The faculty – Mr. Zahn and Mr. Starr spoke passionately to defend the teachers and the curriculum, but also the Constitution. There was the kid who joked that the books on the hit list were so harmful to his upbringing that, instead of being back at college doing drugs, drinking, and having sex, he was at a school board meeting during Spring break defending the wholesomeness of his education. One parent stood to link the earlier special education presentation to the issues brought up in many of these books – how will we adequately help kids who suffer real-life traumas if we refuse properly to fund the nurses, special education, and school psychological staff. 

It was a glorious night, and the board just killed it. A packed house to defend free speech and critical thinking. A packed house to defend controversial books and essays, arguing that these materials are part of a carefully crafted, well-considered curriculum, and that the works are handled appropriately, with care. 

Yesterday, in advance of the meeting, I took some time to learn a little bit about each book on the hit list. Each one of them is an important, noteworthy work that teaches adolescents a valuable lesson.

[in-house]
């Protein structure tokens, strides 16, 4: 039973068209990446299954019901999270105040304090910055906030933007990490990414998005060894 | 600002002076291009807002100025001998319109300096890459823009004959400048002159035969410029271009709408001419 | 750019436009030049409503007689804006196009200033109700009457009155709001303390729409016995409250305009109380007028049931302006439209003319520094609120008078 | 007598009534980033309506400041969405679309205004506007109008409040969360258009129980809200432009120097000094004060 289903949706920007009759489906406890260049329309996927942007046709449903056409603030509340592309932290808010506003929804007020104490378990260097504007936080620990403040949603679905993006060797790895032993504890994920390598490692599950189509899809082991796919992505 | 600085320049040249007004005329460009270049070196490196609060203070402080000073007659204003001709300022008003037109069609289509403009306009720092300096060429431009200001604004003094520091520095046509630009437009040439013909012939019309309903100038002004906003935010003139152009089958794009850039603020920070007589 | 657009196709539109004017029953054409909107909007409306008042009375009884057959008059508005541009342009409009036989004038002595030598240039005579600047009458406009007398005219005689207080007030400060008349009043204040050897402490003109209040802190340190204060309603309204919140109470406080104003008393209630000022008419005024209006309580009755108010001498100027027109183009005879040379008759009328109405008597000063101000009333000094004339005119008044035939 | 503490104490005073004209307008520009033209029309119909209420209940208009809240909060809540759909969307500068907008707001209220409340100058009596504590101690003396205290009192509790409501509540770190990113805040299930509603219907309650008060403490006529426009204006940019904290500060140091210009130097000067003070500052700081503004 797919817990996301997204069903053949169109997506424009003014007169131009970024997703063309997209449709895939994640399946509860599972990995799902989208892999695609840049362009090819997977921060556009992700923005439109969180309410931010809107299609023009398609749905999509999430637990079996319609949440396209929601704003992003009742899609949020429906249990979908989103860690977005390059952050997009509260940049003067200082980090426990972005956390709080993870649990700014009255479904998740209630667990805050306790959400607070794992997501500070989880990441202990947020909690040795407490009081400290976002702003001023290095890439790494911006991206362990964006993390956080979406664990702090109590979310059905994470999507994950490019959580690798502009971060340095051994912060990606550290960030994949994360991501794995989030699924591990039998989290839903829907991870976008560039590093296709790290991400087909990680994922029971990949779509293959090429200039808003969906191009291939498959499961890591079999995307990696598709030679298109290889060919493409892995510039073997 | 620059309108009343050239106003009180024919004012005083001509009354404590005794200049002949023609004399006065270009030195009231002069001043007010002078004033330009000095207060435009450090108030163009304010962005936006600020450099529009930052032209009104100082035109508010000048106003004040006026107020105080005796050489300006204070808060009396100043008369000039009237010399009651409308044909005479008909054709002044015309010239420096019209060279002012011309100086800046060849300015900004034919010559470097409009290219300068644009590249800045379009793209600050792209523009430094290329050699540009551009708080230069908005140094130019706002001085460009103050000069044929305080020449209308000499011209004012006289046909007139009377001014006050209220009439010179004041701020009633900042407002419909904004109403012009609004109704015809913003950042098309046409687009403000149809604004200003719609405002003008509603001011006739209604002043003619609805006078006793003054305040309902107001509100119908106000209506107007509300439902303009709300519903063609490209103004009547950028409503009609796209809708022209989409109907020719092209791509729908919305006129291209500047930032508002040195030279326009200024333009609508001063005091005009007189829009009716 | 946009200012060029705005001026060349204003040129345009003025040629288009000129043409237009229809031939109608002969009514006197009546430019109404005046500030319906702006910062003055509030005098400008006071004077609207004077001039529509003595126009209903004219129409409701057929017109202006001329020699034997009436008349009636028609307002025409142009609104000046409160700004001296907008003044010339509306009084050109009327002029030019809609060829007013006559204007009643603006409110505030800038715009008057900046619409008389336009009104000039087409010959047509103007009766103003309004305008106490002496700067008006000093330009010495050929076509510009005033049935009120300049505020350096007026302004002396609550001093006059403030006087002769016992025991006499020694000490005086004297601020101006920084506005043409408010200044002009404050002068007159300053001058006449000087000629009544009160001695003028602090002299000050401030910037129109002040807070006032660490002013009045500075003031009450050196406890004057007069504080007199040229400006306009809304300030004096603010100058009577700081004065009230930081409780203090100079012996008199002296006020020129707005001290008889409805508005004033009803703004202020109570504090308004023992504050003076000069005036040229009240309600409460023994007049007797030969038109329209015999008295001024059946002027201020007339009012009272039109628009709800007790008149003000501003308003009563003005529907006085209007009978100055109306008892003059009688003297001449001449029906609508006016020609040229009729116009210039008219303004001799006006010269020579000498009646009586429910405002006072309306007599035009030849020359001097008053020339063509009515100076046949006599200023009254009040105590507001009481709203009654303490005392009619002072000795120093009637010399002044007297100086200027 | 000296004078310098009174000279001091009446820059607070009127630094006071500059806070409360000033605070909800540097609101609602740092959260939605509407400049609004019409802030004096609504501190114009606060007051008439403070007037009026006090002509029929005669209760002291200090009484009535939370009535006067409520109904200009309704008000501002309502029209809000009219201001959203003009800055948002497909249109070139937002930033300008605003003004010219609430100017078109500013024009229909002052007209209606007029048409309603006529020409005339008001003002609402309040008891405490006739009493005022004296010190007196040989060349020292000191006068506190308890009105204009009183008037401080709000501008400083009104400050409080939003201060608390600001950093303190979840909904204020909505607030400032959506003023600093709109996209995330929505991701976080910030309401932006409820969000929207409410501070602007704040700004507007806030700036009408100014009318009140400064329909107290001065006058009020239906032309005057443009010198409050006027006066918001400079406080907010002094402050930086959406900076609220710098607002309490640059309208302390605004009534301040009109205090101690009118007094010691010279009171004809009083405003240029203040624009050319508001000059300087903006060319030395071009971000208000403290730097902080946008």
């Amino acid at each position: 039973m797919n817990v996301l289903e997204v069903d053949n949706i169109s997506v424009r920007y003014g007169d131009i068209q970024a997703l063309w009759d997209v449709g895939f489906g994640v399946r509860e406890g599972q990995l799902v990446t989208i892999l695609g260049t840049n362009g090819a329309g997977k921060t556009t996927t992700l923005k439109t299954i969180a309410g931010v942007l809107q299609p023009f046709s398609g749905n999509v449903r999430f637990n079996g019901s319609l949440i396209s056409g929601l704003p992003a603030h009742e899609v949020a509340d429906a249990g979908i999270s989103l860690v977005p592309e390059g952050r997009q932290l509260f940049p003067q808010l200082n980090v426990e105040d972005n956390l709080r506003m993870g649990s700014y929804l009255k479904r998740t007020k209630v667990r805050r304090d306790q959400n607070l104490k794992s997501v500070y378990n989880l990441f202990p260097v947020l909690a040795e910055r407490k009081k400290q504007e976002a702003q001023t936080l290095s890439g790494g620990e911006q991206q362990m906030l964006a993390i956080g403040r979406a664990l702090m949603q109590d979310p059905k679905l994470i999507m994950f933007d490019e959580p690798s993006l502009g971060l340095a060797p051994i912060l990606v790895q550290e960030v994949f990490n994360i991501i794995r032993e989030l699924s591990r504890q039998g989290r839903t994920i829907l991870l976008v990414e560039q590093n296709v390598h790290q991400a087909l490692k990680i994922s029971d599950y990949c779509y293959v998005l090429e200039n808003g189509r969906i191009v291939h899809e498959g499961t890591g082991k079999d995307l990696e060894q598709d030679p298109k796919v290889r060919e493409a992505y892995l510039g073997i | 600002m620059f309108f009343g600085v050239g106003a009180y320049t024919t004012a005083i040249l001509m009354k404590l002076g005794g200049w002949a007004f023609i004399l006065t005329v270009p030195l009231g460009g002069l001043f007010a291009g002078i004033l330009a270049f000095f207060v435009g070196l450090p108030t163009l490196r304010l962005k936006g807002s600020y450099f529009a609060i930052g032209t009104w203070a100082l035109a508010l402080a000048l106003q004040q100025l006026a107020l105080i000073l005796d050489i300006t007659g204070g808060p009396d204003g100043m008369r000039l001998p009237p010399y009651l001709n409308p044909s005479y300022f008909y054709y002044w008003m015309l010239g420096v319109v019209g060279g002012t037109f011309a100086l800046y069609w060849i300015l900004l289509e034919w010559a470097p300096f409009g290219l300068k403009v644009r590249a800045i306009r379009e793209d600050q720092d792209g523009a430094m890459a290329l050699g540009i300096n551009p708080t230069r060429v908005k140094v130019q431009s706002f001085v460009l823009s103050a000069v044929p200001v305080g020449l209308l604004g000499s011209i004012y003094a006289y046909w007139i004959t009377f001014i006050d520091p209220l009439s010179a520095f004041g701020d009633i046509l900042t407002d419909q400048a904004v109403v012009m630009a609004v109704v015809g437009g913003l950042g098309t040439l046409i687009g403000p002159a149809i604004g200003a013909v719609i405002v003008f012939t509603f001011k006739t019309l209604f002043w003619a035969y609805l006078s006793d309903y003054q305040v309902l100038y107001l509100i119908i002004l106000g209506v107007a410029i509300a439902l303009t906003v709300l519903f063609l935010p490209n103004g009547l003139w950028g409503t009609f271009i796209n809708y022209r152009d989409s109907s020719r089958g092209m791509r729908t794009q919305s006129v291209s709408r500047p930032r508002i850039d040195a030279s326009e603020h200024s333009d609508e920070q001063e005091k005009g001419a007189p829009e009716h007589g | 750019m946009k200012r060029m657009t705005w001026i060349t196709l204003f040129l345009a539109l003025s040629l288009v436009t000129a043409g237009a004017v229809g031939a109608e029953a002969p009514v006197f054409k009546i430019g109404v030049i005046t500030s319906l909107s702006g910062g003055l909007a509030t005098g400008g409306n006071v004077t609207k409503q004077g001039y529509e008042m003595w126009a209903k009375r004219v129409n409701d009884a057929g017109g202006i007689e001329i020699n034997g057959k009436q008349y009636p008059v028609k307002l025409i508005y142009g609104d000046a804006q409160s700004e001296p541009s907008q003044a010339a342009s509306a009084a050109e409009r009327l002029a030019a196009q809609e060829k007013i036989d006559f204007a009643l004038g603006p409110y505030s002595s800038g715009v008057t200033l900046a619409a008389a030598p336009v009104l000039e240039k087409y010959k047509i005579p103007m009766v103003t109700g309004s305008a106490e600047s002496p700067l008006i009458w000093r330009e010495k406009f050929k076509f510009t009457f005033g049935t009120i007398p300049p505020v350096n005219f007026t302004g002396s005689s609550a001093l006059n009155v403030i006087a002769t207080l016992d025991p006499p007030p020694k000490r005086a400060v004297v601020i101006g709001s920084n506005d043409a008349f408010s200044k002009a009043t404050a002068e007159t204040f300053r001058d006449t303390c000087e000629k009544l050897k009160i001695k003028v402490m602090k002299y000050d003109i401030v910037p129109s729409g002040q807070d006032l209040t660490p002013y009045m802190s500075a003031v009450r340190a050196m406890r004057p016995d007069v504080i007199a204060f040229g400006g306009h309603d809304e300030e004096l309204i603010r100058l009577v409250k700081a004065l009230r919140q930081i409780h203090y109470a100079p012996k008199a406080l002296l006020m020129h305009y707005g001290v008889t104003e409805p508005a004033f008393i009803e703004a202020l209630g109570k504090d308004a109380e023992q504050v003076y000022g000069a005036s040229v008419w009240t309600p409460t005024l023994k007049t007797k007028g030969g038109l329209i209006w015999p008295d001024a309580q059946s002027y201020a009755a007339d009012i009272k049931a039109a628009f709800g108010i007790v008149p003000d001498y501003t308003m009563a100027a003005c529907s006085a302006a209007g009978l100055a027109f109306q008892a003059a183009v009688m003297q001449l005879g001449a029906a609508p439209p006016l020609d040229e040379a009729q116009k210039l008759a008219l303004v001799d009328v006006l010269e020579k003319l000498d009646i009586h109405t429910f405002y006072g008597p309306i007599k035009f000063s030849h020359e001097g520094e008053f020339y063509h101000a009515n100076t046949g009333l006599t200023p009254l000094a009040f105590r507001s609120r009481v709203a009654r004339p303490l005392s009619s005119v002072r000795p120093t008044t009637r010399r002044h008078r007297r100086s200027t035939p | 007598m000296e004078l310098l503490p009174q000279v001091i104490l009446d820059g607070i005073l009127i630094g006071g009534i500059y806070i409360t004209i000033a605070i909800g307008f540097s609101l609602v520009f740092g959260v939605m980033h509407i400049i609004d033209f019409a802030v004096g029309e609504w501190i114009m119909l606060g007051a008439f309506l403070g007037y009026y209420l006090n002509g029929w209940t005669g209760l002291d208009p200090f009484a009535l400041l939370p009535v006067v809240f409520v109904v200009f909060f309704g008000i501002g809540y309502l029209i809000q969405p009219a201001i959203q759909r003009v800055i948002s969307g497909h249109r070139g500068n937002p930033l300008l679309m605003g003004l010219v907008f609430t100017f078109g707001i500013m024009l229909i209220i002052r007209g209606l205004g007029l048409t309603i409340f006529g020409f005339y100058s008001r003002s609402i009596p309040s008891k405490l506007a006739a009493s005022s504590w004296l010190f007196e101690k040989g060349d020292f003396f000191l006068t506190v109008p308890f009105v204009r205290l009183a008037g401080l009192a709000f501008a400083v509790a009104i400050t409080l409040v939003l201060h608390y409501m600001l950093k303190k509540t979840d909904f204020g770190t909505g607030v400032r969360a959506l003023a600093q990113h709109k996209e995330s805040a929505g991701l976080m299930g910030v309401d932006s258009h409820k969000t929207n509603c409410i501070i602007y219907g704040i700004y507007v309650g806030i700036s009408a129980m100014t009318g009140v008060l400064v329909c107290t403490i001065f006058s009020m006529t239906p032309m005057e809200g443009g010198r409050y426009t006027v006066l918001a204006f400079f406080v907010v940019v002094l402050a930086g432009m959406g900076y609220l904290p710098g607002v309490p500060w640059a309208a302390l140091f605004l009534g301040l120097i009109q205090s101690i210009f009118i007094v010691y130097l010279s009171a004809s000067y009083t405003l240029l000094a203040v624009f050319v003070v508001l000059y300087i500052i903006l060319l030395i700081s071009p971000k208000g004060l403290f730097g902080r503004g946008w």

The Clarence List by Alan Bedenko

 But I learned a valuable lesson, too. I learned that the kids are awesome. They’re brave, well-spoken, thoughtful, and hungry for knowledge. Whether it was the professional-quality, amazing production of Spamalot that the high school drama club put on last weekend, or the heartfelt speakers last night, they made us all proud. 

The Long Walk: Released Today

10 Jul

Today is a big day for my friend and former WNYMedia.net colleague, Brian Castner. A book he wrote about his experiences in Iraq as a bomb disposal unit commander, and about his readjustment to civilian life, is released today. He led a group that would find and destroy IEDs, investigate the aftermath of their detonation, and conduct house-to-house searches for the perpetrators. Almost more chilling is what that sort of experience does to a person when they return Stateside. 

Brian is a gifted and intelligent writer and he offers a unique perspective on a conflict we who weren’t there understand only in the abstract. Congratulations to him – I hope the book is a hit, and I thank him for sharing his experience with a wider audience. 

Brian appeared on NPR’s Fresh Air yesterday, and you can listen to his interview here. He has also talked with Nick Mendola, Artvoice, Publisher’s Weekly, and maintains his own blog here

Follow Brian on Twitter, and “like” his Facebook page here

An Evening With Guy Delisle

8 May

Last week, I met Guy Delisle

His name may mean nothing to you, and his work is somewhat obscure and not as well-known as it should be, but I went way out of my way to attend an “Evening With” event held under the auspices of the Toronto Comic Arts Festival at a Toronto movie theater. It included a Q & A, a screening of a documentary called “The Delisle Chronicles“, and a book signing, courtesy of Toronto’s The Beguiling